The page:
Our roadmap includes allowing API calls to create new columns; support for an SQL block with nice autocomplete features, and a Python block (using Pyodide to run Python in the browser) on the results of the data transforms, much like a jupyter notebook.

    There’s two of us and we’ve only spent about a week coding this and fixing major bugs so there are still some bugs to iron out. We’d love for you to try this and to get your feedback!

  • SurveyJS

    Open-Source JSON Form Builder to Create Dynamic Forms Right in Your App. With SurveyJS form UI libraries, you can build and style forms in a fully-integrated drag & drop form builder, render them in your JS app, and store form submission data in any backend, inc. PHP, ASP.NET Core, and Node.js.

    SurveyJS logo
  • prql

    PRQL is a modern language for transforming data — a simple, powerful, pipelined SQL replacement

  • Hey HN! We’ve built Pretzel, an open-source data exploration and visualization tool that runs fully in the browser and can handle large files (200 MB CSV on my 8gb MacBook air is snappy). It’s also reactive - so if, for example, you change a filter, all the data transform blocks after it re-evaluate automatically. You can try it here: https://pretzelai.github.io/ (static hosted webpage) or see a demo video here: https://www.youtube.com/watch?v=73wNEun_L7w

    You can play with the demo CSV that’s pre-loaded (GitHub data of text-editor adjacent projects) or upload your own CSV/XLSX file. The tool runs fully in-browser—you can disconnect from the internet once the website loads—so feel free to use sensitive data if you like.

    Here’s how it works: You upload a CSV file and then, explore your data as a series of successive data transforms and plots. For example, you might: (1) Remove some columns; (2) Apply some filters (remove nulls, remove outliers, restrict time range etc); (3) Do a pivot (i.e, a group-by but fancier); (4) Plot a chart; (5) Download the chart and the the transformed data. See screenshot: https://imgur.com/a/qO4yURI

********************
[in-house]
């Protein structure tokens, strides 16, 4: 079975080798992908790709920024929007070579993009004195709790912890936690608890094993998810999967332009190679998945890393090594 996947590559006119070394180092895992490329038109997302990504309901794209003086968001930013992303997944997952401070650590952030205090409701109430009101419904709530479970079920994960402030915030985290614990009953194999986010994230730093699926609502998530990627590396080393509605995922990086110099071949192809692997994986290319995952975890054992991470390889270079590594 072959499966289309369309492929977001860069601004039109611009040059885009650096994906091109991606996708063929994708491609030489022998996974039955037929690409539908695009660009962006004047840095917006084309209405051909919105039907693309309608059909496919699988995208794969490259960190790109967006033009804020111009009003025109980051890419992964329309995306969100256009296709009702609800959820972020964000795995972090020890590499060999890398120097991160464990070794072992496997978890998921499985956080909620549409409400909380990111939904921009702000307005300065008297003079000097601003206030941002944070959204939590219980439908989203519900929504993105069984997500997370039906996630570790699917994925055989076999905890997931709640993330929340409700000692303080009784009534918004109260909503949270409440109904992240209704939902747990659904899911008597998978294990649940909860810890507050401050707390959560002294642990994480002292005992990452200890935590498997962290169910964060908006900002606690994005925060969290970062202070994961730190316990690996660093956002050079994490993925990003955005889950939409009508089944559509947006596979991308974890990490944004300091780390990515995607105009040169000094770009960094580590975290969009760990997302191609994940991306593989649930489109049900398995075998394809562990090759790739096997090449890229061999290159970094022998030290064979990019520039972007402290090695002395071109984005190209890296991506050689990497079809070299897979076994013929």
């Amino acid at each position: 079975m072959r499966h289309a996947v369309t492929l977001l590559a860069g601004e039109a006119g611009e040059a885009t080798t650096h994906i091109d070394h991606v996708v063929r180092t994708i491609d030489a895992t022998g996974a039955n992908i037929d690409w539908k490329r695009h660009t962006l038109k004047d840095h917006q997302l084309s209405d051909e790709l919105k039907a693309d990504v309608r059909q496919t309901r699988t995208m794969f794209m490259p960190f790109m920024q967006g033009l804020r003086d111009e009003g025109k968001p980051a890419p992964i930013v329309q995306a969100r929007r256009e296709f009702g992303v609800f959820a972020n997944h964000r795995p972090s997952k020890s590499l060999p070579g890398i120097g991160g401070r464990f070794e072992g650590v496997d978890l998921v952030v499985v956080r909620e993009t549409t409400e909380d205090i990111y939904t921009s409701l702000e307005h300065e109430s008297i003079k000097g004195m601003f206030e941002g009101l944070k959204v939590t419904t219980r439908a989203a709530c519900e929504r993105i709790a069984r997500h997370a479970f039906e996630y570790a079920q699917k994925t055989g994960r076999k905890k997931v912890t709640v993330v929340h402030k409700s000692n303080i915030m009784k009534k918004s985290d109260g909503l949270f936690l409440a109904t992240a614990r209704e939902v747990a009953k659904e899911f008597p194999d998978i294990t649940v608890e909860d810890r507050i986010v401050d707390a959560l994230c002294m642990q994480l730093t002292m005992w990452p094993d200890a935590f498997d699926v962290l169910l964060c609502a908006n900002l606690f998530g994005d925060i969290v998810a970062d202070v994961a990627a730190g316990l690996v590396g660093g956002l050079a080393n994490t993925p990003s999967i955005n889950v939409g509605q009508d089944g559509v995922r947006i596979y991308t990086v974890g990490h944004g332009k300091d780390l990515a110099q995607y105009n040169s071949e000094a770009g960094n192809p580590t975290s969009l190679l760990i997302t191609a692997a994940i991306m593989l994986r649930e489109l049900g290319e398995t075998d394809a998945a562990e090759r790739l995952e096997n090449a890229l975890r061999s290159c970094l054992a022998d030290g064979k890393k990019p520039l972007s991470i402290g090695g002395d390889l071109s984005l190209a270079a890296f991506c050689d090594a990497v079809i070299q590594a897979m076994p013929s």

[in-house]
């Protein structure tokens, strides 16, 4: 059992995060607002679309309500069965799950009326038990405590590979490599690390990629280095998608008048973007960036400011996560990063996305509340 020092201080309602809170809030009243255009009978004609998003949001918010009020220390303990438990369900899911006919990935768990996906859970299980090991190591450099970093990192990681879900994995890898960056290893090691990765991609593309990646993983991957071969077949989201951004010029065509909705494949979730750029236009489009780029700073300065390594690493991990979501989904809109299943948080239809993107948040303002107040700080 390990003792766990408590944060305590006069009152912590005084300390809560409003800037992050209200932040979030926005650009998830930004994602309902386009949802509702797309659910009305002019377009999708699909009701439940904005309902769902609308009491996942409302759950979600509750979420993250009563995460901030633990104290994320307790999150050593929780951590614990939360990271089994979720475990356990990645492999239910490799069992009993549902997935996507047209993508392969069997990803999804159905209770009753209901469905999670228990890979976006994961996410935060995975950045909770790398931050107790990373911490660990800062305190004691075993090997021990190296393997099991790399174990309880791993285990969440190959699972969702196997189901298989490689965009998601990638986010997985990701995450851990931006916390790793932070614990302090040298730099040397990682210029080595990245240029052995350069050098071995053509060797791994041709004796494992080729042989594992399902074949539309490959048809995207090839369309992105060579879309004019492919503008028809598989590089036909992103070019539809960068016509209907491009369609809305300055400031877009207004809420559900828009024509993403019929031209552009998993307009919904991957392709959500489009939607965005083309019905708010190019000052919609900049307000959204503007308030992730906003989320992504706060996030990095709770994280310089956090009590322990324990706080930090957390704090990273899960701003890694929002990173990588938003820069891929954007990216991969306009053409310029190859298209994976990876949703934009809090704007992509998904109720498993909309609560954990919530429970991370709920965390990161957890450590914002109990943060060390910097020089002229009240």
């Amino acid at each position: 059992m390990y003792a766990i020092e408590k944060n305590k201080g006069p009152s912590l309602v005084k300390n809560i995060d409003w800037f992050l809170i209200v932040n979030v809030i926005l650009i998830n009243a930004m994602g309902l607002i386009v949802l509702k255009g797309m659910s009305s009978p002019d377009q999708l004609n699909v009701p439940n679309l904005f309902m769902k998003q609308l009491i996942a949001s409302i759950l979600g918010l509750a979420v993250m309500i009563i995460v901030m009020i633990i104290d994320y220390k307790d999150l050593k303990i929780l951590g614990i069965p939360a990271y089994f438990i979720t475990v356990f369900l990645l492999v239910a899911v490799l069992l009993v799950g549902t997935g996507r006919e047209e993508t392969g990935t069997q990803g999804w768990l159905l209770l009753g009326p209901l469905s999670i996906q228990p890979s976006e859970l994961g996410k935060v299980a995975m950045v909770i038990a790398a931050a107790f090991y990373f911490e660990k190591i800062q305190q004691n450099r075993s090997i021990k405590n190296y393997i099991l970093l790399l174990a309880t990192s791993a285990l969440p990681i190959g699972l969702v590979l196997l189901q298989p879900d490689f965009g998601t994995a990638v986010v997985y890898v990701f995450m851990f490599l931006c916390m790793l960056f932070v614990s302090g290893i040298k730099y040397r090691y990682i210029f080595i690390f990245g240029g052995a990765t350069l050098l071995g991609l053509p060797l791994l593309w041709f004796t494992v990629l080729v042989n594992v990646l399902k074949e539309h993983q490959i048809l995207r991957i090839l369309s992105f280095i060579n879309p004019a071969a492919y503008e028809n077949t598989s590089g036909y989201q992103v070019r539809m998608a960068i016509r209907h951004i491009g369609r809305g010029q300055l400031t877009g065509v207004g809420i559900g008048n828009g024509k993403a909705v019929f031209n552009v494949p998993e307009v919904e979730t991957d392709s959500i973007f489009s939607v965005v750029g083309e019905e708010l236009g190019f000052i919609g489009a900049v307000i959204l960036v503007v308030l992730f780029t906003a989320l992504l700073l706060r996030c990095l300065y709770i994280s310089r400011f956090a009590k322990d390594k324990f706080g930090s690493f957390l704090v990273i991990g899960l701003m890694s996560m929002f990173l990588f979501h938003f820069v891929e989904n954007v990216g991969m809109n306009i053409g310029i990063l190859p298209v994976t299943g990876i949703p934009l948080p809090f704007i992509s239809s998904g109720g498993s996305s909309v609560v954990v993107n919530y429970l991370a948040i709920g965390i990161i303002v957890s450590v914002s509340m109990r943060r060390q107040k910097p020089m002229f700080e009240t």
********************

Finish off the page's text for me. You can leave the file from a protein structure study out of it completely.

In the UI, each transform step appears as a “Block”. You can always see the result of the full transform in a table on the right. The transform blocks are editable - for instance in the example above, you can go to step 2, change some filters and the reactivity will take care of re-computing all the cells that follow, including the charts.

    We wanted Pretzel to run locally in the browser and be extremely performant on large files. So, we parse CSVs with the fastest CSV parser (uDSV: https://github.com/leeoniya/uDSV) and use DuckDB-Wasm (https://github.com/duckdb/duckdb-wasm) to do all the heavy lifting of processing the data. We also wanted to allow for chained data transformations where each new block operates on the result of the previous block. For this, we’re using PRQL (https://prql-lang.org/) since it maps 1-1 with chained data transform blocks - each block maps to a chunk of PRQL which when combined, describes the full data transform chain. (PRQL doesn’t support DuckDB’s Pivot statement though so we had to make some CTE based hacks).

    There’s also an AI block: This is the only (optional) feature that requires an internet connection but we’re working on adding local model support via Ollama. For now, you can use your own OpenAI API key or use an AI server we provide (GPT4 proxy; it’s loaded with a few credits), specify a transform in plain english and get back the SQL for the transform which you can edit.